Just five days after news broke that the Kalamazoo County Board of Commissioners is considering imposing a hotel and restaurant tax to finance construction of a 6,800-seat sports arena at an estimated cost of $81.2 million, the Pontiac Silverdome—also constructed with taxpayer subsidies—was auctioned off to a Canadian firm for just $583,000.
Despite having almost 12 times the seating capacity and still being in good condition, the Silverdome was sold for less than 1 percent of the proposed cost for building the Kalamazoo arena.
The taxes proposed to finance the Kalamazoo facility were made possible by a new state law enacted at the end of 2008. The assumption behind this expanded taxing power, and the impetus that also led to the Silverdome being built with public dollars, is that publicly subsidized sports facilities create economic growth. However, both economic research and the real-world experiences of the Silverdome and other similar venues cast this assumption into considerable doubt.
The consensus of economists regarding taxpayer-subsidized sports stadium construction was summed up in 2006 by College of the Holy Cross economist Victor A. Matheson, who noted, “academic economists are nearly universal in their criticism that specialized sports infrastructure does little to promote economic growth.”
Similarly, in a July 2007 article Reason Public Policy Institute researchers Samuel Staley and Leonard Gilroy wrote, “More than 20 years of academic research has failed to find a significant relationship between an investment in a sports stadium and significant job or income growth.”
The authors also cited a 2000 report by researchers from Smith College and Vanderbilt University, which noted, “independent work on the economic impact of stadiums and arenas has uniformly found that there is no correlation between sports facility construction and economic development.”
Stadium’s Value Fell 99.7 Percent
Even if there were significant economic benefits from taxpayer-subsidized stadiums, the impact would often wear out fast, as teams have a habit of quickly discarding the buildings and moving on. In 1975 the Silverdome was completed for $55.7 million, more than $220 million at 2009 prices. That means the investment in the Silverdome depreciated by 99.7 percent in less than 35, years after correcting for inflation.
This happened despite the building still being in good enough condition that the new owner plans to use it for a soccer stadium.
Compared with similar venues paid for and owned by taxpayers, it may be remarkable that the Silverdome is still standing. The Kingdome in Seattle was finished one year after the Silverdome but never made it to its 24th anniversary—it was demolished in 2000.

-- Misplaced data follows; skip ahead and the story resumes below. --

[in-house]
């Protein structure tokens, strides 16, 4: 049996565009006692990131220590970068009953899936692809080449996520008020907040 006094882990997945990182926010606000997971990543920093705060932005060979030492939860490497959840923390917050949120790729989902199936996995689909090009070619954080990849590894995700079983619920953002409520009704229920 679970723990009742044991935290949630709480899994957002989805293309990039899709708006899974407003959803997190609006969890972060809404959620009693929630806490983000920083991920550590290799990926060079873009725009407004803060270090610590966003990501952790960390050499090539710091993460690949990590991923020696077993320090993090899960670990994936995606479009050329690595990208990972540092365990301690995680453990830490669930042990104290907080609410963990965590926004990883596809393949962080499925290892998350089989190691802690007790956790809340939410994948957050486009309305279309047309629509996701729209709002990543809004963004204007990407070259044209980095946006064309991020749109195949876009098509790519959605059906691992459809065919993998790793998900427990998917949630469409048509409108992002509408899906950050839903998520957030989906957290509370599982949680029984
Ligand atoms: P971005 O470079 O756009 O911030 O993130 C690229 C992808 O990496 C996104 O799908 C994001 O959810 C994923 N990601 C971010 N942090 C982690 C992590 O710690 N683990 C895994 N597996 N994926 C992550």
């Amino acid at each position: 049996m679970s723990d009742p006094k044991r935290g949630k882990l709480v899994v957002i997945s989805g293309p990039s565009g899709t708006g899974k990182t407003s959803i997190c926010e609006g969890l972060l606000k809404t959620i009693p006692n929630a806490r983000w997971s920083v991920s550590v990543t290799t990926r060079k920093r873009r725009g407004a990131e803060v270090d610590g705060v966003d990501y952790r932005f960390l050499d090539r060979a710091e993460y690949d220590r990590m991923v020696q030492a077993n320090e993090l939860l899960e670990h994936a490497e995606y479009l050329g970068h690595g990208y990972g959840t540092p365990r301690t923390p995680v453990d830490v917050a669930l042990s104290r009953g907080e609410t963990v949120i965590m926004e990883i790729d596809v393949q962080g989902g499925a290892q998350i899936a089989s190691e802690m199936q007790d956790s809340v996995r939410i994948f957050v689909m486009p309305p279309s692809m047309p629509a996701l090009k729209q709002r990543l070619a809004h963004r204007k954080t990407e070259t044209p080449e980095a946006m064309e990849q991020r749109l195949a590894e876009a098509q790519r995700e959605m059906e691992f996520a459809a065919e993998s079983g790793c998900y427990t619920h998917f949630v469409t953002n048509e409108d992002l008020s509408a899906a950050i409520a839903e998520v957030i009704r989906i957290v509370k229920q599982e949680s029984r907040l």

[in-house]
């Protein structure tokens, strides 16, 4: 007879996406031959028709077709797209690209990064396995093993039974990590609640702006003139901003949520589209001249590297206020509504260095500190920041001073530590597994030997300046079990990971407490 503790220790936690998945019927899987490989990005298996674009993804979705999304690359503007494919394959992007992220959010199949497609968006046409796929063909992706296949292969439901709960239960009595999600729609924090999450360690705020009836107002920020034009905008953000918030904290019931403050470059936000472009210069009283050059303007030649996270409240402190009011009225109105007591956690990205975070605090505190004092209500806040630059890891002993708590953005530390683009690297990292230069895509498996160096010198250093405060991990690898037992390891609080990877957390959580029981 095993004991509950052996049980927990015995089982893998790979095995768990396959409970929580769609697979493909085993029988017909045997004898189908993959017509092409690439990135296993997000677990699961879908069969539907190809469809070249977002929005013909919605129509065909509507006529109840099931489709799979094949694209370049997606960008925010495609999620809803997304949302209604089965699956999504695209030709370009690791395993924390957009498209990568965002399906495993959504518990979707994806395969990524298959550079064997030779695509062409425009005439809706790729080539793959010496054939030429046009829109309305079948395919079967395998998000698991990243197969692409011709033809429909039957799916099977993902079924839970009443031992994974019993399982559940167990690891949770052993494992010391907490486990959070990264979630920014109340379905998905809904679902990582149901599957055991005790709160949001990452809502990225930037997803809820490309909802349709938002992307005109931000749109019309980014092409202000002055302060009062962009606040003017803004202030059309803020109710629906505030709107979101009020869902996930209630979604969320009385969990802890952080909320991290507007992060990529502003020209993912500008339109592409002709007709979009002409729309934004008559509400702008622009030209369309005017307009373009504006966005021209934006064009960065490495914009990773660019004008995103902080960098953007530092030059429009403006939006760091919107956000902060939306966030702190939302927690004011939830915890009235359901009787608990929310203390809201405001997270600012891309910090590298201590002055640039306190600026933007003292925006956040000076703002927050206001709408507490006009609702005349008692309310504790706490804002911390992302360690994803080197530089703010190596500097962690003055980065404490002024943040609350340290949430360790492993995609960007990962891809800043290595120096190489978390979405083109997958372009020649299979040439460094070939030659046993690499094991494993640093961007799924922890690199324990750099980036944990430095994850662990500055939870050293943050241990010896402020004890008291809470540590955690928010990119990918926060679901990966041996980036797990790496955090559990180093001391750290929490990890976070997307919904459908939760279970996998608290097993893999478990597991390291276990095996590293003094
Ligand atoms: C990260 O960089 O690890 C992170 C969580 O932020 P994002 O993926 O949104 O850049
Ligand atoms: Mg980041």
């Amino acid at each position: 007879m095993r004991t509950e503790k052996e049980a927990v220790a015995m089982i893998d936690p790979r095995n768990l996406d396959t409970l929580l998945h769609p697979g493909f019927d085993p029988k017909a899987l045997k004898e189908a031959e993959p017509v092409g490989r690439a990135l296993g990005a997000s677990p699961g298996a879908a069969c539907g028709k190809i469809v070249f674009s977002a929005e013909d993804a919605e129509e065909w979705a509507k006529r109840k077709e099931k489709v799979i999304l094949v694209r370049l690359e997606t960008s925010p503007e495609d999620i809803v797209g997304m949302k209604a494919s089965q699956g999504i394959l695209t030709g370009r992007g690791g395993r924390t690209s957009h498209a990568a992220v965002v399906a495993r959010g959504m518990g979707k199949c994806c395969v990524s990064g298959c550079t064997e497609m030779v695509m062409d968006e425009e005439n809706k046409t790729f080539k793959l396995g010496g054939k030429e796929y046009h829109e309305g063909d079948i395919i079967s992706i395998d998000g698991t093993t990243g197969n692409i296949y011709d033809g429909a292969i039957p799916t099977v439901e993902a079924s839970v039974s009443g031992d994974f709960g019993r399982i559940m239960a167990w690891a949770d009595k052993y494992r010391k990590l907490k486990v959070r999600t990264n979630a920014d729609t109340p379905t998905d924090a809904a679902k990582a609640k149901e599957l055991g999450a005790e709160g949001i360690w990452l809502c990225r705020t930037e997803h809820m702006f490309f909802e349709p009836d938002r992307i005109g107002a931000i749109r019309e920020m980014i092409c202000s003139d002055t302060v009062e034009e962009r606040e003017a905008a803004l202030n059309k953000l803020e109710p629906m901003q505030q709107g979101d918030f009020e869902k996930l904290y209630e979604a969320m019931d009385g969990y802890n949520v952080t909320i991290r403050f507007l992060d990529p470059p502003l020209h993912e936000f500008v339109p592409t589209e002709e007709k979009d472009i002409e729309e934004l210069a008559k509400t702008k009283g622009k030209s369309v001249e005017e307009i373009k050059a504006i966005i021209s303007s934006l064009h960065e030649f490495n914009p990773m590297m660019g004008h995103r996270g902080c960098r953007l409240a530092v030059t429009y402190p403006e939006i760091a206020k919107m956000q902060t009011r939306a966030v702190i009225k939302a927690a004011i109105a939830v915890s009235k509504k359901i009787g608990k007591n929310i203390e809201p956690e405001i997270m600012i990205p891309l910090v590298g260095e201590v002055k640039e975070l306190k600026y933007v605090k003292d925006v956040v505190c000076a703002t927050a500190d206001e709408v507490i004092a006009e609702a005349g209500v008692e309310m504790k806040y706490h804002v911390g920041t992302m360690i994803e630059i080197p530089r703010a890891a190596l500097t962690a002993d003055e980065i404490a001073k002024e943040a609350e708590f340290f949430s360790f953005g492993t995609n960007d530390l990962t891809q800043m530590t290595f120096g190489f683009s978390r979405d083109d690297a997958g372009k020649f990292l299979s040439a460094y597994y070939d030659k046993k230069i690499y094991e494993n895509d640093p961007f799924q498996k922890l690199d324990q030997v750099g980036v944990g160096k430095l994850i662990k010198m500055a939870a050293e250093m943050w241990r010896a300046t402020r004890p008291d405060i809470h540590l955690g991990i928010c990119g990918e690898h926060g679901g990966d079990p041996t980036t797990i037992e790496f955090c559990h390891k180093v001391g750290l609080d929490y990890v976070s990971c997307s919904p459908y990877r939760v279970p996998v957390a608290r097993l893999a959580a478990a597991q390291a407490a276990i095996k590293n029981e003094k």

The Metrodome in Minneapolis, home of the NFL’s Minnesota Vikings and Major League Baseball’s Minnesota Twins, is already the NFL’s ninth-oldest home field, despite being just 27 years old. This year the University of Minnesota’s Big Ten football team moved out, and the Vikings and Twins are making plans to pack their bags very soon.
The University of Minnesota Golden Gophers football team is in its third home since 1981. The school abandoned an on-campus stadium and moved to the brand-new Metrodome for the 1982 football season, partially due to an assumption the indoor facility would boost attendance by offering protection from the weather. However, with the stadium removed from the on-campus atmosphere, the crowds were not much larger than in previous years.
Gopher football’s latest home, TCF Bank Stadium, is on campus and open-air. It cost $288 million to build, nearly half of which is being subsidized by Minnesota taxpayers thanks to a vote of the Minnesota Legislature to approve construction.
Mixture of Teams Proposed
Like the Metrodome, the proposed arena for Kalamazoo is intended initially to house a mixture of professional and college teams. It was announced that the Western Michigan University basketball and hockey teams will share the space with the Kalamazoo Wings, a minor league professional hockey team.
The Wings currently play in Wings Stadium, constructed in 1974, one year before the Silverdome. The WMU Broncos hockey team now plays home games at the on-campus Lawson Ice Arena, also completed in 1974, and the WMU basketball team plays at University Arena, which was built in 1957 and renovated in 1994.
Expanded Tax Authority
As with the new stadium for the University of Minnesota, a taxpayer subsidy for the new Kalamazoo arena was facilitated by a vote of the Michigan Legislature.
According to MichiganVotes.org, 2008 House Bill 6515 expanded “the scope of the law that authorizes local hotel, restaurant, and rental car excise taxes to pay for municipal stadiums.” In addition, it lowers “a certain population standard, allowing Kalamazoo County and Kalamazoo to levy these taxes.”
Thirty-six of 38 members of the Michigan Senate voted to approve this increased taxing power on December 18, 2008. That same day, 54 Democrats were joined by 14 Republicans in the House of Representatives to approve the bill. It became Public Act 532 of 2008 when Gov. Jennifer Granholm (D) signed it on January 12, 2009.
Kenneth M. Braun ([email protected]) is a policy analyst and managing editor of Michigan Capitol Confidential at the Mackinac Center for Public Policy.